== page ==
Organic markets in Paris

For all-natural veg and carefully sourced produce, these organic Paris markets are just the job
© Barbara Chossis
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’Bio’ produce is unquestionably on the up and up in France, with fashionable menus gasping to emphasise their additive-free meat, locally sourced veg and 'natural' wine lists. You might find that the craze for all things organic hasn't quite filtered down to your local corner shop, though, so in the mean time these lovely markets are a lifeline for ethically conscious cooks.

The best organic markets in Paris

Marché biologique Raspail
© Barbara Chossis
Shopping, Markets and fairs

Raspail organic market

icon-location-pin Rennes-Sèvres

Organic food markets may not exactly be Paris’s strength, but the one in Raspail is the grandest and most beautiful of a measly bunch. Although it shares many stalls with its rival market in Batignolles – the outstanding Italian mozzarella stand, for example – Raspail puts on a livelier show, drawing crowds of chic Left Bank residents every Sunday (we even spotted Jane Birkin and her daughter Charlotte Gainsbourg in the area). This means that it can get frustratingly congested, and the queues that form around the wildly popular English baker’s will deter all but the most ardent scone lovers.

Marché biologique des Batignolles
© Barbara Chossis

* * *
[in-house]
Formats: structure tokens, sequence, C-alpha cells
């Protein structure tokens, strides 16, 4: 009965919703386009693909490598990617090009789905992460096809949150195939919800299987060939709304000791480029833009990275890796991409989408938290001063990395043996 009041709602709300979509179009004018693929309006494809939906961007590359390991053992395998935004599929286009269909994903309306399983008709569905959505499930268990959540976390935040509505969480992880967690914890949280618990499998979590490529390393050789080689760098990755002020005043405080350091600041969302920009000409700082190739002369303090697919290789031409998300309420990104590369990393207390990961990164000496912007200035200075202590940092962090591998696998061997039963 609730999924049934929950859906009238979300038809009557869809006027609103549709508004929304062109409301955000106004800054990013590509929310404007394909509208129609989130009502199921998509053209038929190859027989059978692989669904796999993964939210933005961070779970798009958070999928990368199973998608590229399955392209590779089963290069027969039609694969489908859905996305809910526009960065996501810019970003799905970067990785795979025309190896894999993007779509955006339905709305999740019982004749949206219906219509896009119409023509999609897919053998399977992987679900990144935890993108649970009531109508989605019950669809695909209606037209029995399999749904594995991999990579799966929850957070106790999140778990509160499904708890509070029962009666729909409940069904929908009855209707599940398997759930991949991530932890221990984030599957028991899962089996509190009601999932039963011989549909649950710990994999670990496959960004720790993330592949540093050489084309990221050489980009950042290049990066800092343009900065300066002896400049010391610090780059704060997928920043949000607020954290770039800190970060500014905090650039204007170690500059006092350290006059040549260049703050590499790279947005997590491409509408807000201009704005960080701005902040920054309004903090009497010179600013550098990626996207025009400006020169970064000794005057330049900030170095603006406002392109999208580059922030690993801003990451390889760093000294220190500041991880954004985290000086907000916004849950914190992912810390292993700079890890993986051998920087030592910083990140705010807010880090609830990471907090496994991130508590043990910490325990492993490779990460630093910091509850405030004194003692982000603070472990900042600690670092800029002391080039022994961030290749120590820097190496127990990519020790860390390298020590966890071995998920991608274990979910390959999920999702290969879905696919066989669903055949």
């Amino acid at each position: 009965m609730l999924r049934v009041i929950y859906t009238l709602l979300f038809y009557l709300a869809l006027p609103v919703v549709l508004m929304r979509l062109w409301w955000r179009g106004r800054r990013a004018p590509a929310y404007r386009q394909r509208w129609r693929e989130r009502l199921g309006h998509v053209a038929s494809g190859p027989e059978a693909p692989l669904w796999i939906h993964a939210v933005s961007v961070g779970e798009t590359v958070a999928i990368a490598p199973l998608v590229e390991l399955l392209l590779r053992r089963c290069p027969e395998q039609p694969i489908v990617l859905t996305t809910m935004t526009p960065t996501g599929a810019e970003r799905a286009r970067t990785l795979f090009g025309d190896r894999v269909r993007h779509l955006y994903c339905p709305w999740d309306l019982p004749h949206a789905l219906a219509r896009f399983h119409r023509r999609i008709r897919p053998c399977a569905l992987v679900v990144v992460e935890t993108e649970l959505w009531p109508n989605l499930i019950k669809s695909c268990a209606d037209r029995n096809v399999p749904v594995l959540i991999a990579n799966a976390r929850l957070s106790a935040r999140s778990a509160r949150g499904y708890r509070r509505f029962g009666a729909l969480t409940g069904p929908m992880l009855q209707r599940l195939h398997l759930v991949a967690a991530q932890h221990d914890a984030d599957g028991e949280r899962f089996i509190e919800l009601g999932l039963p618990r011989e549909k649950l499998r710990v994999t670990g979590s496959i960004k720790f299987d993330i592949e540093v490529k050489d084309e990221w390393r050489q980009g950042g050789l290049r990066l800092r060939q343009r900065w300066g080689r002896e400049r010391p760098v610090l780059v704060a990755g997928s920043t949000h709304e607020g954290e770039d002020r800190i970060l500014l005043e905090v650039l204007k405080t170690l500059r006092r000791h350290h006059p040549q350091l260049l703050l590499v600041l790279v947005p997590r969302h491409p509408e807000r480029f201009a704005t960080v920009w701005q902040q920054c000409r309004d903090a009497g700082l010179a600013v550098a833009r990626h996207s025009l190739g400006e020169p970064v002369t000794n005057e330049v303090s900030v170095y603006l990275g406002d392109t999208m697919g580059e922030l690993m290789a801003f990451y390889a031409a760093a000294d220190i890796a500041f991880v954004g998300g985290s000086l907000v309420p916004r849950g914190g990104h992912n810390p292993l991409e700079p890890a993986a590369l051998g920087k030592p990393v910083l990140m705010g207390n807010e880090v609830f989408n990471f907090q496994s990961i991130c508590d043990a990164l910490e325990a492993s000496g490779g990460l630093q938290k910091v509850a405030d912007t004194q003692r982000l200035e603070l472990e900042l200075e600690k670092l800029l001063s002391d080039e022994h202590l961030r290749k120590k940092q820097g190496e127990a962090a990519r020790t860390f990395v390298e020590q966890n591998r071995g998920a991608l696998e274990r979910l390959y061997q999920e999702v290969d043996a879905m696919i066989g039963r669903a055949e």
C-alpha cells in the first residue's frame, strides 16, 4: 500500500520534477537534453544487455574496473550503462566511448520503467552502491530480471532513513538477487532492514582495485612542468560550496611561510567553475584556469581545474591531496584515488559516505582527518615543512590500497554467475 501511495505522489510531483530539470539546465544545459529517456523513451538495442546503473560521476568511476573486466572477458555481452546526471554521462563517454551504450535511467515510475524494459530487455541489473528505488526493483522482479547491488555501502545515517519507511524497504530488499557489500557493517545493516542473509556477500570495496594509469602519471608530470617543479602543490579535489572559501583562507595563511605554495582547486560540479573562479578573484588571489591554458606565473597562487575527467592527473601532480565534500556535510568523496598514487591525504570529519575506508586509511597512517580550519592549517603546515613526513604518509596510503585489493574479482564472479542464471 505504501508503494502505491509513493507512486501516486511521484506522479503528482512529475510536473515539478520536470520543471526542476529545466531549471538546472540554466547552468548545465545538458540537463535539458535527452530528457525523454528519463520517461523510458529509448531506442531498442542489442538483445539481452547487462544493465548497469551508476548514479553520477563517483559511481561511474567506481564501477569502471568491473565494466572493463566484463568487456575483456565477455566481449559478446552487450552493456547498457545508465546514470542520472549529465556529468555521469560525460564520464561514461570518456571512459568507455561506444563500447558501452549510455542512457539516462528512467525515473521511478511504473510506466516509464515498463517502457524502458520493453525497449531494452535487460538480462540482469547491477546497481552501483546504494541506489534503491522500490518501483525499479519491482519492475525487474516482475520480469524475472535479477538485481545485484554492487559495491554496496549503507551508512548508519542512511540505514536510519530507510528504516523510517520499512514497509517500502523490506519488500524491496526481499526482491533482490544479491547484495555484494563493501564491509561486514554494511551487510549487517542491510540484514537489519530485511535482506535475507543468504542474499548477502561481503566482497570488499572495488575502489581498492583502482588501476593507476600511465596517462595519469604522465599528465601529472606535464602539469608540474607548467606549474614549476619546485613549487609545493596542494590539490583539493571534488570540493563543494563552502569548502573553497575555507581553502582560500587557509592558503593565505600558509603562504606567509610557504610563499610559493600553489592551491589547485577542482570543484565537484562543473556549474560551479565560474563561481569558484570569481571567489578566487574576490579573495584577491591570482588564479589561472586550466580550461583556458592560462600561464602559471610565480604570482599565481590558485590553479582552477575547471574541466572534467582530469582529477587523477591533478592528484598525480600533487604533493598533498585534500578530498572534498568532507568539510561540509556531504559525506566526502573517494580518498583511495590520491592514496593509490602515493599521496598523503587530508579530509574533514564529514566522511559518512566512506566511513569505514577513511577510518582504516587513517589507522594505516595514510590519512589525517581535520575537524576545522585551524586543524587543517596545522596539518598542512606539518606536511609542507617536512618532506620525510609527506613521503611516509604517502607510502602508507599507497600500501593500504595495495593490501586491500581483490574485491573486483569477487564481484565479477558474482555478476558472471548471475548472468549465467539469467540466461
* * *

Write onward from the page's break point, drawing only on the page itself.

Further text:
Shopping, Markets and fairs

Batignolles organic market

icon-location-pin Batignolles

Fresh aromas, vivid colours, buzzing crowds – a mere stroll among the stands of the Batignolles food market is enough to invigorate the senses and whet the appetite. Fruit and veg have pride of place, but the fifty-odd stalls run the gamut from pâtés and cold meats to bath soaps, makeup and essential oils, with a particularly enticing sideline in fine wines. As with its rival Brancusi, this market also keeps things authentic, providing a rare forum for the consumer to meet the producer.

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Shopping, Markets and fairs

Brancusi organic market

icon-location-pin Plaisance

Of the three main organic food markets in the city, the Brancusi is the most modestly sized and least modestly priced. A somewhat upmarket affair, the market nevertheless justifies its prices with top-quality produce and attentive customer service. A solid range of rare vegetables (think obscure varieties of aubergine and sweet potato) is another plus, although the relative calm of the place will in itself be a draw for many. For the ethical gourmet, this is the market of choice.

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